Anne Lloyd (Photo 2017), Michael Nichols posing before 3200 Year-Old Giant Sequoia 

The composite that Nichols refers to is one of a pair of 60-foot copies of the Redwood photographs he took for the National Geographic. One is a winter-time study (2012) of a 3,200 year-old Giant Sequoia, the other a much younger Coastal Redwood, "only" 1,500 years of age, photographed in 2009. 

The 60-foot tapestry-like photos are suspended from the rafters of the Great Hall of the Philadelphia Museum of Art. "Awesome" is perhaps the most over-used adjective in the English language (in polite society, that is) but for once it is an entirely accurate descriptor of Nichols' achievement.


Anne Lloyd (Photo 2017), Detail of Michael Nichols' 1500 Year-Old Coastal Redwood

If Nichols' Redwood photos testify to his patience and skill, there are others that testify to his courage and his strength of will. Nature really is "red in tooth and claw." The image of a tiger named Charger which Nichols took  in 1996 recalls Mutual of Omaha's "Wild Kingdom" TV series back in the 1950's. Nichols used a camera trap to get this incredible shot. Lot's of adventure but, like "Wild Kingdom," the gazelle gets away - this time.


Michael Nichols, Charger, Camera Trap Photograph, India, 1997

In other photos in Wild, we do see blood and gore. There's a wild-eyed lion named C-Boy chomping on a zebra, a chimp in the process of devouring a smaller monkey. We have to expect - and accept - that the working of the food cycle in nature is a messy process. All the same, Nichols must have nerves of steel and a cast-iron digestive system to be able to record such scenes.

Harder to stomach are Nichols' photos of animals abused by human beings. The frenzied chimpanzee chained in a squalid cage is a vastly more horrifying photo than C-Boy's lack of table manners. It took a great deal of moral courage, of professional focus tempered with fortitude, on Nichols' part, to take this picture.



Michael Nichols, Whiskey, A Pet Chimpanzee, Burundi, 1989

Ultimately, Wild is an exhibition about empathy. When one looks at the face of the Mandrill in the introductory image of this essay, the eyes that look back are very like a human's eyes. We sense a kinship with the Mandrill and the other wonderful animals depicted in Wild. Yet a gulf still separates us from them.

Will the empathy that we see displayed in Nichols' photos enable us to cross that divide? Will we every unchain the chimp in the cage and remove our shackles as well? If so, we will owe not a small debt of gratitude to Michael "Nick" Nichols.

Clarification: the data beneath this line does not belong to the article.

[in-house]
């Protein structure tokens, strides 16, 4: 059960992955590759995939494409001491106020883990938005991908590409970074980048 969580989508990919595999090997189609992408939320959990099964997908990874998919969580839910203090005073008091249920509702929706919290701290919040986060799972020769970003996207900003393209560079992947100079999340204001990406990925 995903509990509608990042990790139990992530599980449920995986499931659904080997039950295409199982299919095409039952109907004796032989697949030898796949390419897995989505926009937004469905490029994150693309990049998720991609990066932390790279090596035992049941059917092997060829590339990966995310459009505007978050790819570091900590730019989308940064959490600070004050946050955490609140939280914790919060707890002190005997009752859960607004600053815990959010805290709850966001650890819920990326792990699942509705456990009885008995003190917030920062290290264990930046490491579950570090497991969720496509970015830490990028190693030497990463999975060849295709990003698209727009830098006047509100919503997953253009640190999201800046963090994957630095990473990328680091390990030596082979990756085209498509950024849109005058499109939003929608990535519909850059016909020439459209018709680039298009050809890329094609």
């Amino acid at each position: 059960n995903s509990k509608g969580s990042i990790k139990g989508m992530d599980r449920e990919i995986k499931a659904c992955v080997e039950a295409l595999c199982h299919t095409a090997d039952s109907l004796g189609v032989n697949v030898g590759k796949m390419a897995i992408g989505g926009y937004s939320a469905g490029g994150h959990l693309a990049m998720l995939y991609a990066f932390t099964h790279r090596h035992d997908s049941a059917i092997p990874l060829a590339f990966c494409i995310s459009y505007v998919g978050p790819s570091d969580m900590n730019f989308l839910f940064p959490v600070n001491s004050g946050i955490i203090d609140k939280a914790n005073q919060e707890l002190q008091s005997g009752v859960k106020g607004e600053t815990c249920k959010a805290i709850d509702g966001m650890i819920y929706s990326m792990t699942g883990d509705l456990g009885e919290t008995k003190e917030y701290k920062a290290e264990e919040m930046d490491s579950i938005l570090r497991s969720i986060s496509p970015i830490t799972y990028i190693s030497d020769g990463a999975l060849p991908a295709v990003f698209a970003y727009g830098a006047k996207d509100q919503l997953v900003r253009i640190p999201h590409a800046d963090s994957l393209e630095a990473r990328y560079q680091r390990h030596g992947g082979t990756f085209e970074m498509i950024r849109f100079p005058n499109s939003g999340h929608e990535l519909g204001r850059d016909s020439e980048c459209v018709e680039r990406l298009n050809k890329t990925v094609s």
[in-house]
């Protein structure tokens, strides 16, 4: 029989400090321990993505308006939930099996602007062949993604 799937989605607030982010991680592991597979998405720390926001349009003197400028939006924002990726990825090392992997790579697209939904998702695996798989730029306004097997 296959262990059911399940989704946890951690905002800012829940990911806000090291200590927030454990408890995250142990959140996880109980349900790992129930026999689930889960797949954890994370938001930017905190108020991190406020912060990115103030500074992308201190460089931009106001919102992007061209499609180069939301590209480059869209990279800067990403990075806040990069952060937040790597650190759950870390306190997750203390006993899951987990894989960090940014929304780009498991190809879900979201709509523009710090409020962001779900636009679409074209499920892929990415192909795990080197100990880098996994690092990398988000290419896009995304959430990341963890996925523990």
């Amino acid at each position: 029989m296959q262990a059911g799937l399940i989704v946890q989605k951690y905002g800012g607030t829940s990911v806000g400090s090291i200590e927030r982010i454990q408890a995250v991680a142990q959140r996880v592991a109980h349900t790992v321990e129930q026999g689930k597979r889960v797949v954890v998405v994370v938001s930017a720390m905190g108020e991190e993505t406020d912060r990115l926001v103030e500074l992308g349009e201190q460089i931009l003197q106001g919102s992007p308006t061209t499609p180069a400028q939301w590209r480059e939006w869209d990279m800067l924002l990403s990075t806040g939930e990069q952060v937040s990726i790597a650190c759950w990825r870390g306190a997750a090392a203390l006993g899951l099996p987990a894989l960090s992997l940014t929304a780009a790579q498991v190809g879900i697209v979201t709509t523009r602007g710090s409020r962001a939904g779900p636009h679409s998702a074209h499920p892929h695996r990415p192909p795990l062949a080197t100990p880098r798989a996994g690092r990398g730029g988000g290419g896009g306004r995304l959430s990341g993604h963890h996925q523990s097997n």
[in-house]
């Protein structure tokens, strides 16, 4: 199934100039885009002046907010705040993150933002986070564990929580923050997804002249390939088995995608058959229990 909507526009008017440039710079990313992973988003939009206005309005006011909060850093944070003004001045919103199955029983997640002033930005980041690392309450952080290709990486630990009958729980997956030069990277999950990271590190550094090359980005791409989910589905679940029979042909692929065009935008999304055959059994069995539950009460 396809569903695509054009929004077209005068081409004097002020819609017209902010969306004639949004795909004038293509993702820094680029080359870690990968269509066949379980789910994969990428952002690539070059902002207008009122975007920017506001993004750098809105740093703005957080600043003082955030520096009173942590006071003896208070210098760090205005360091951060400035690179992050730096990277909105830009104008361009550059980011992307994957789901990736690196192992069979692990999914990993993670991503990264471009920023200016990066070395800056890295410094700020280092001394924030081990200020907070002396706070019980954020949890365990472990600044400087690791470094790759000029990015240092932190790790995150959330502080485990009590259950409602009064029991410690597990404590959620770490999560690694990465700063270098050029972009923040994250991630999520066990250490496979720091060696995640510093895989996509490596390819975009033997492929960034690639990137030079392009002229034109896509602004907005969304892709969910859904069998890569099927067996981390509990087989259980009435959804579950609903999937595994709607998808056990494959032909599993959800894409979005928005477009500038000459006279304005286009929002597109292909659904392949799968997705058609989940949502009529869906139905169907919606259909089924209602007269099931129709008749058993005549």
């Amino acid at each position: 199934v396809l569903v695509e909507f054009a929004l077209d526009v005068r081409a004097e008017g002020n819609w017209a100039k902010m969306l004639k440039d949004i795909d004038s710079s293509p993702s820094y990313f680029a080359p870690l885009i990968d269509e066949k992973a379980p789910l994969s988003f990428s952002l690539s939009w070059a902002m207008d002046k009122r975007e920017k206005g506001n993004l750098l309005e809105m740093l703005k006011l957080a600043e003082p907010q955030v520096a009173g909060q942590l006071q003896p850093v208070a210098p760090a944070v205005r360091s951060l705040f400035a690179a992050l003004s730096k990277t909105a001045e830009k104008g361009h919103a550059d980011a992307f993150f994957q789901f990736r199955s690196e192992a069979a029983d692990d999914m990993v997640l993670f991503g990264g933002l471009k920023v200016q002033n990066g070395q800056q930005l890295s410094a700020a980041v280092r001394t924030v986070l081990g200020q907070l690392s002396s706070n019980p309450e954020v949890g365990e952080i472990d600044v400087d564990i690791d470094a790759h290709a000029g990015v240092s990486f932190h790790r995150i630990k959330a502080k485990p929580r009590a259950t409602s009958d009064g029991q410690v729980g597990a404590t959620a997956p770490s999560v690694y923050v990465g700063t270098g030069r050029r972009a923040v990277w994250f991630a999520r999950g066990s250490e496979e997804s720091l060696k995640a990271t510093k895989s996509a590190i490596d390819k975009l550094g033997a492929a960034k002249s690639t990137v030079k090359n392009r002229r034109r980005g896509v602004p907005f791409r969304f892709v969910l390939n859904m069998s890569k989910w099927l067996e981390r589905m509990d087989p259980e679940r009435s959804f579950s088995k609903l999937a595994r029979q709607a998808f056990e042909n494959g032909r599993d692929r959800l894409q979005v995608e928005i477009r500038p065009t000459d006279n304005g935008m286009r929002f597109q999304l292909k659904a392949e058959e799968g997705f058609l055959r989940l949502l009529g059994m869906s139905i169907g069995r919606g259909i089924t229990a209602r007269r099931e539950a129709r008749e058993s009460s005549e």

***
Text: Copyright of Ed Voves, all rights reserved.  Images courtesy of Michael Nichols and the National Geographic Society and  Anne Lloyd. Interview text courtesy of the Philadelphia Museum of Art.

Introductory Image:
Michael Nichols, Mandrill in a hunting Camp, Gabon, 2000, (Courtesy of the artist) © Michael Nichols/National Geographic.  

Anne Lloyd Photo (2017), Gallery view of Wild: Michael Nicholsshowing Richard Long's Limestone Circle (1985) Original in the Collection of Philadelphia Museum of Art.

Michael Nichols, Lake Télé, Republic of the Congo, 1998. (Courtesy of the artist) © Michael Nichols/National Geographic.

Anne Lloyd Photo (2017), Gallery view of Wild: Michael Nichols.

Anne Lloyd Photo (2017), Portrait of Michael Nichols.

Anne Lloyd Photo (2017), Gallery view of Wild: Michael Nicholsshowing Northern Spotted Owl in a Young Redwood Forest, 2009. Original photo © Michael Nichols/National Geographic.

Anne Lloyd Photo (2017), Michael Nichols posing before 3200 Year-Old Giant Sequoia, 2009. Original photo © Michael Nichols/National Geographic.

Anne Lloyd, Photo (2017) Detail of Michael Nichols' 1500 Year-Old Coastal Redwood, California, 2009. Original photo © Michael Nichols/National Geographic.

Michael Nichols, Charger, Camera Trap Photograph, India, 1997. Original photo © Michael Nichols/National Geographic.

Michael Nichols, Whiskey, A Pet Chimpanzee, Burundi, 1889. (Courtesy of the artist) © Michael Nichols/National Geographic